Drones, robots, VR goggles, mobile devices form parts of the ever growing Internet of Things which also includes driverless and self driving cars, mobile, banking systems, webcams, DVRs, coffee machines, refrigerators, shower heads and thermostats and any device or “thing” connected to the internet. These are exciting but it’s the very nature of the internet that will be the bring the biggest change.

We work and teach and learn and create and consume in and with Web 1.0 (HTML, websites, single direction and mostly consume) and Web 2.0 (two way, social, collaborative, content creating and sharing), but Web 3.0, the Semantic Web, and Artificial Intelligence is coming or has come (depending who you ask) that will bring the biggest changes yet.

References:

Evans, H. & Jenkins, C. (2013). Meet the Robots for Humanity. For TedX. Retrieved from: https://www.ted.com/talks/henry_evans_and_chad_jenkins_meet_the_robots_for_humanity

Kelvey, J (2015) A Quick Reminder That Technology Can Be Wonderful. For Slate Magazine. Retrieved from: http://www.slate.com/articles/technology/future_tense/2014/07/telepresence_robots_make_museums_accessible_to_everyone.html

National Museum of Australia. Robot Tours. Retrieved from: http://www.nma.gov.au/engage-learn/school-programs/digital-outreach/robot-tours

National Museum of Australia (2013). Museum Robots. https://www.youtube.com/watch?v=F3w5jaUuluE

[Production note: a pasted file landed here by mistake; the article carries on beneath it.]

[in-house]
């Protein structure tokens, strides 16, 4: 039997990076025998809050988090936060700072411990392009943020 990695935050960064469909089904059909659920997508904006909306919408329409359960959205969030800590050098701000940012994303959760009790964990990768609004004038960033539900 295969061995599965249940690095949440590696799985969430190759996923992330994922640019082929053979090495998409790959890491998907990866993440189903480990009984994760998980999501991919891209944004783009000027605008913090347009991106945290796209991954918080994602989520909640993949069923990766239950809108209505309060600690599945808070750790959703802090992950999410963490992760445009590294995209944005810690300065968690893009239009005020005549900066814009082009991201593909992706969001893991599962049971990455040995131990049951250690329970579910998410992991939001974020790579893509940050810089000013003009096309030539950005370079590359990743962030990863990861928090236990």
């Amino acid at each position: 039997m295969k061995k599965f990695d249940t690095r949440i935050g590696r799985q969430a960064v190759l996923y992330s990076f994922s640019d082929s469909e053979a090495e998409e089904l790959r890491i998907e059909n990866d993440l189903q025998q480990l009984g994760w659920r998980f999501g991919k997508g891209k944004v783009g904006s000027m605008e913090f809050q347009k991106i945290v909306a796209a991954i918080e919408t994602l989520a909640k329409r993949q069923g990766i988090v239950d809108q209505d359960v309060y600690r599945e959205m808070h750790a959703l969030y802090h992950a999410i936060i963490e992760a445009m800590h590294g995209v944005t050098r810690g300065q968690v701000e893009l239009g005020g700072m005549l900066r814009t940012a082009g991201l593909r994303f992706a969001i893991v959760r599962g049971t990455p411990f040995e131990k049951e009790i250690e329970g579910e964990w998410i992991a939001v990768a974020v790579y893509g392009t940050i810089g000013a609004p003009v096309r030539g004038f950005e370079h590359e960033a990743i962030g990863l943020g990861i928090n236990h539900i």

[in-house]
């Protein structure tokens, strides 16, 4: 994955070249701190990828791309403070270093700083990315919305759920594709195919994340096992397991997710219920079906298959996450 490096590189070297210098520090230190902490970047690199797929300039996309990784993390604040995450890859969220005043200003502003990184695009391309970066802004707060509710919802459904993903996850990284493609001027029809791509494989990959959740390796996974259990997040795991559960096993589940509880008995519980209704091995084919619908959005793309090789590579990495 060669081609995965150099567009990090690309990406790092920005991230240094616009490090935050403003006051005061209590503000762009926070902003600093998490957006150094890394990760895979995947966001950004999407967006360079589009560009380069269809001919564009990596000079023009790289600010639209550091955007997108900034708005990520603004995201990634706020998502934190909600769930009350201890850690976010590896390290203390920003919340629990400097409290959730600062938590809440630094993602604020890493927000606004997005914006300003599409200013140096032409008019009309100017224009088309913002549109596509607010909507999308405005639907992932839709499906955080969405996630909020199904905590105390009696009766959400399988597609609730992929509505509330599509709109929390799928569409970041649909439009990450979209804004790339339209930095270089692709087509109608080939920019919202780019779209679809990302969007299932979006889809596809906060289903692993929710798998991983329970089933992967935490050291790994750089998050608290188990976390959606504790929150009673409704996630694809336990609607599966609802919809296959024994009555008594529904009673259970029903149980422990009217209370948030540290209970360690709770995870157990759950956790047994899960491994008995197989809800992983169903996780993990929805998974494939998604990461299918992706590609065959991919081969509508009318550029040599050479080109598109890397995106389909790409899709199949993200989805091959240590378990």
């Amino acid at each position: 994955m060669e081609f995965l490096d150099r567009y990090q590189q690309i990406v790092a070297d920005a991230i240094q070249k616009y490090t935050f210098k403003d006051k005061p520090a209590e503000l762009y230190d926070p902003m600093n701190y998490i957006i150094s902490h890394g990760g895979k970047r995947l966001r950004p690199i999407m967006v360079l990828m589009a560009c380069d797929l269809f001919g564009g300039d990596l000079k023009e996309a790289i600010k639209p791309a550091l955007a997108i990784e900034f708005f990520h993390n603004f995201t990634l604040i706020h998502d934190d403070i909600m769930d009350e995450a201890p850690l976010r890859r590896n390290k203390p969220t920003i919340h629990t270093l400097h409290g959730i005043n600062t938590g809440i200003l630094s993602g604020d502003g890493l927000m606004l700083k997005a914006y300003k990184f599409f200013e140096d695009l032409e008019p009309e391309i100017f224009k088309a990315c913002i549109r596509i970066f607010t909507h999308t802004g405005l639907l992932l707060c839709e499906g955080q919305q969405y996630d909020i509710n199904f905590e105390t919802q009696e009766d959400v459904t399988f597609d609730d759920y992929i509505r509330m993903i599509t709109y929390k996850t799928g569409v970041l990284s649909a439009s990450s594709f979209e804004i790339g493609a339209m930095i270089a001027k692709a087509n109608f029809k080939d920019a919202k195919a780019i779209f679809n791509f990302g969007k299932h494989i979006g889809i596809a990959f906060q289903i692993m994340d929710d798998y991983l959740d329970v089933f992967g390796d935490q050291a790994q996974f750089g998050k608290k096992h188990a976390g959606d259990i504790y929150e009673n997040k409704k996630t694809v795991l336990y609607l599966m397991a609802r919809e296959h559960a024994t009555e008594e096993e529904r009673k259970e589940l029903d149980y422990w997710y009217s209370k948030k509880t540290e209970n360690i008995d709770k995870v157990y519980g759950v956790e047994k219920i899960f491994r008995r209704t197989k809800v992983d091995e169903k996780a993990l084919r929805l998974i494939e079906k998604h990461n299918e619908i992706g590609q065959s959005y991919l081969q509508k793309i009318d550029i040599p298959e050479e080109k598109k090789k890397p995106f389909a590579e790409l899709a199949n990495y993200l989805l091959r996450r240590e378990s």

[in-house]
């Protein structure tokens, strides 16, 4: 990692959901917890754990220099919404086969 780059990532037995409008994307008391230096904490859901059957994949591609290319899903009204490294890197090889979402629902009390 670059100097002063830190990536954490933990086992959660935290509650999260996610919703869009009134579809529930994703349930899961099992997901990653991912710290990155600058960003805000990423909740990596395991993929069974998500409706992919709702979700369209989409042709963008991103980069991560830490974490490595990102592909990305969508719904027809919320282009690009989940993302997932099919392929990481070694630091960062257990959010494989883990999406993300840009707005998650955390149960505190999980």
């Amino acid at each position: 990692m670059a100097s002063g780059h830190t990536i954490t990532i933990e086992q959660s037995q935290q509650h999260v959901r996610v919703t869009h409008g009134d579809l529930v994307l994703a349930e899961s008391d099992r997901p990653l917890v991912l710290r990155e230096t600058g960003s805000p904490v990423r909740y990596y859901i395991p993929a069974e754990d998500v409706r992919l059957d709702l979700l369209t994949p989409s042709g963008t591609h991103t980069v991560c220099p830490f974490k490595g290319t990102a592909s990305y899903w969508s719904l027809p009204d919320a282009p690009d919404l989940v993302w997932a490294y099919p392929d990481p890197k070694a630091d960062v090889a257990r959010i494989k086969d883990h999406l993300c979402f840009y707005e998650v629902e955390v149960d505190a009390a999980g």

Snowden, E. (2014). Here’s how we take back the internet. For Ted 2014. Retrieved from: https://www.ted.com/talks/edward_snowden_here_s_how_we_take_back_the_internet?language=en

Evans, H. & Jenkins, C. (2013). Meet the Robots for Humanity. For TedX. Retrieved from: https://www.ted.com/talks/henry_evans_and_chad_jenkins_meet_the_robots_for_humanity

Kelvey, J (2015) A Quick Reminder That Technology Can Be Wonderful. For Slate Magazine. Retrieved from: http://www.slate.com/articles/technology/future_tense/2014/07/telepresence_robots_make_museums_accessible_to_everyone.html

Robot Tours. National Museum of Australia. http://www.nma.gov.au/engage-learn/school-programs/digital-outreach/robot-tours

Snowden, E. (2014). Here’s how we take back the internet. For Ted 2014. Retrieved from: https://www.ted.com/talks/edward_snowden_here_s_how_we_take_back_the_internet?language=en

Tate (2014). After Dark. Retrieved from: https://www.youtube.com/watch?v=N9aeg4PUxZI

Wainwright, O. & Healey, A.  (2014). Robots take you on an after-dark tour of Tate Britain – video. The Guardian. Retrieved from: https://www.theguardian.com/artanddesign/video/2014/aug/12/robots-tate-britain-tour-video

Wong, A. (2015) #ADA25 AT THE WHITE HOUSE. Retrieved from: https://disabilityvisibilityproject.com/2015/07/21/ada25-at-the-white-house/

 

Advertisements

About jhounslow

Soccer enthusiast, cyclist, web developer, e-learning professional, educator, husband to a graduate student, and father of four daughters.
This entry was posted in Artificial Intelligence (AI), Augmented Reality (AR), Drones, EDTC0560, Museums, Telepresence Robots, The Internet of Things, The Semantic Web, Virtual Reality (VR), Web 1.0, Web 2.0, Web 3.0 and tagged , , , , , , , , , , , , , , , . Bookmark the permalink.

One Response to VR, AR, Drones, Robots & Web 3.0

  1. Pingback: Edtech Trends | Jim Hounslow's Blog & ePortfolio

Leave a Reply

Fill in your details below or click an icon to log in:

WordPress.com Logo

You are commenting using your WordPress.com account. Log Out / Change )

Twitter picture

You are commenting using your Twitter account. Log Out / Change )

Facebook photo

You are commenting using your Facebook account. Log Out / Change )

Google+ photo

You are commenting using your Google+ account. Log Out / Change )

Connecting to %s